Photo by: Jared Stevenson (Newshub)

As the biggest strike in New Zealand history looms, a tectonic microscope is being cast over our education system.

Primary and secondary teachers have voted to strike on Wednesday in an unprecedented industrial action that’s being labelled a “Super Strike”.

Schools will shut down across the country as 50,000 teachers take to the streets to protest working conditions that have seen a mass exodus from the industry due to a lack of resourcing, stagnated wages, and unwieldly teacher-to-student ratios.

At the Young Workers Resource Centre (YWRC) we’ve noticed first hand how difficult the classroom environment is for teachers. We visit classrooms around the country to deliver employment rights seminars and our educators often come away feeling like a tackle bag after rugby training – and we’re only there for an hour! Teaching can be a demanding, emotionally draining, and energy sapping profession and teachers want to give their best to each and every student under their care. But with the class sizes we’ve seen that’s just not possible.

Columnist David Slack summed it up neatly in his recent column, “Who’d be a teacher eh? They dump all of society’s biggest problems on you like you’re Einstein then pay you like you’re his pet monkey.”

Teachers, through their unions NZEI and PPTA, are asking for the government to be bold and reduce ratios from 29 down to 25 for every teacher; for a 15 per cent increase in wages over three years; for a special needs education coordinator at every school; for additional hours outside the classroom to plan.

I don’t think this requires the government to be bold at all. These are not unreasonable expectations – hell, these are the basics! Such demands are the minimum we should expect for the people who are preparing our children for tomorrow.

If we’re going to talk about bold solutions then we need look no further than the community hub model proposed by the Green Party. Their idea would make schools the linchpin of our communities, wrapping community services into the school framework, with things like health, budgeting, adult learning and more provided on school grounds and led by a range of professionals in partnership with teachers.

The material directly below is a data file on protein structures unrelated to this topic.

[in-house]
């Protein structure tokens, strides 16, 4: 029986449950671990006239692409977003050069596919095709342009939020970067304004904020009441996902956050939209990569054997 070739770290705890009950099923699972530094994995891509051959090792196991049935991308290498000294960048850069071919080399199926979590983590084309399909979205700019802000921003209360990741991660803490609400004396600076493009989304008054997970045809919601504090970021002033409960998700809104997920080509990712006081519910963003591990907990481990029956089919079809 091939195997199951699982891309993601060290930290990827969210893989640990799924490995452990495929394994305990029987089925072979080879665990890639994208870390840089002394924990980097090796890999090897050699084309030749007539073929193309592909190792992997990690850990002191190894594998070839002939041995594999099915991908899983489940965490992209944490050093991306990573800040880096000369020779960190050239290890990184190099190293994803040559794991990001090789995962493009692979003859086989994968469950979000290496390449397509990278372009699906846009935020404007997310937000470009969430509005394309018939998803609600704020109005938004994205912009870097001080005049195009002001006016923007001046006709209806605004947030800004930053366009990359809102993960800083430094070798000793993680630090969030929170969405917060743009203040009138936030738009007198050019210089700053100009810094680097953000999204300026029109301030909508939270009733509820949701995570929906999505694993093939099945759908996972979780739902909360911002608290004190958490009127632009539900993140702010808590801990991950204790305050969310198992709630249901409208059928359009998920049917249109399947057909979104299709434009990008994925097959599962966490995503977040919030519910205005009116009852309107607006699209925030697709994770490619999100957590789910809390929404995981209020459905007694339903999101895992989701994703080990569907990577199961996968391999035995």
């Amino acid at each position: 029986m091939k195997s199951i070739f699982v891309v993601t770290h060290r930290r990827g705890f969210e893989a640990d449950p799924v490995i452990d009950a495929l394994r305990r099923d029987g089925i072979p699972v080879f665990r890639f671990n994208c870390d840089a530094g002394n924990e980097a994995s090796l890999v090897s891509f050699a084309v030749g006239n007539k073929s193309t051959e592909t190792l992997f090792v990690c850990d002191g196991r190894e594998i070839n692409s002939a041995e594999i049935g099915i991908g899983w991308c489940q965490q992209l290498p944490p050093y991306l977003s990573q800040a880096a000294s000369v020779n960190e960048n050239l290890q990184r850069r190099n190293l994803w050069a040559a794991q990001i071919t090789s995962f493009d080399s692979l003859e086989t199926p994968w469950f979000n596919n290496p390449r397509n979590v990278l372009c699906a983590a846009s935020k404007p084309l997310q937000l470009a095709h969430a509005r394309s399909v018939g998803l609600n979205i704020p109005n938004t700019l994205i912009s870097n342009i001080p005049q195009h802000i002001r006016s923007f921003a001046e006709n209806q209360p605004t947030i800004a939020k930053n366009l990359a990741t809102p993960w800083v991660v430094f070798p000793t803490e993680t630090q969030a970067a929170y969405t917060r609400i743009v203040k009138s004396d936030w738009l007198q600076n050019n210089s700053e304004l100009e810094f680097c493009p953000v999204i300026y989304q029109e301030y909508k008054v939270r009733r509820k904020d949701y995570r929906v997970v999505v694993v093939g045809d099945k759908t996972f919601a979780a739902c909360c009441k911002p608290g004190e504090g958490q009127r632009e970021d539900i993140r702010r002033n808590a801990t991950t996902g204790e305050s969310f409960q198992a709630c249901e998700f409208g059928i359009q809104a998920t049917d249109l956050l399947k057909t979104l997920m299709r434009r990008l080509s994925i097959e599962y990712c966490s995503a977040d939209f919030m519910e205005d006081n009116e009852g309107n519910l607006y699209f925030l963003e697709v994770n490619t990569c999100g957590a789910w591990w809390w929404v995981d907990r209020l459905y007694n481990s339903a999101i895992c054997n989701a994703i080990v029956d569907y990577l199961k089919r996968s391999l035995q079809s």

Bolder still is the Finnish education system where education is free from pre-school to tertiary and teachers are required to have a masters degree, for which they are paid extremely handsomely. The result? One of the most productive countries in the world with a high state of technological development and economic diversity. Duh.

Instead of encouraging teachers to look elsewhere if they’re not happy with the trajectory of their industry, we should be listening to their concerns and their ideas and using it as an opportunity to create a dynamic education system that is the envy the world.

Where all our tamariki are provided with the foundation to lead successful, meaningful lives. But no – we don’t like to spend money here in New Zealand. Bold solutions get hacked to pieces until they become so unrecognisable as to do little more than smear lipstick on the piggy bank. But hey, at least they fit neatly into our conservative little excel spreadsheets.

We may look back on this Superstrike as a watershed moment where we finally realised the value we need to put on our education system. Or it could be just another moment where our government wimps out on the transformative reform that’s really needed.

Which direction we go in will be determined by everyday Kiwis like you and me. Teacher strikes live and die by the support they receive from the community so we need to let them, and the government, know that we have their backs. I’ll be out there marching with the teachers on Wednesday morning – see you there.

Find out more about how you can support the teachers’ joint strike action on 29 May on the NZEI website here.

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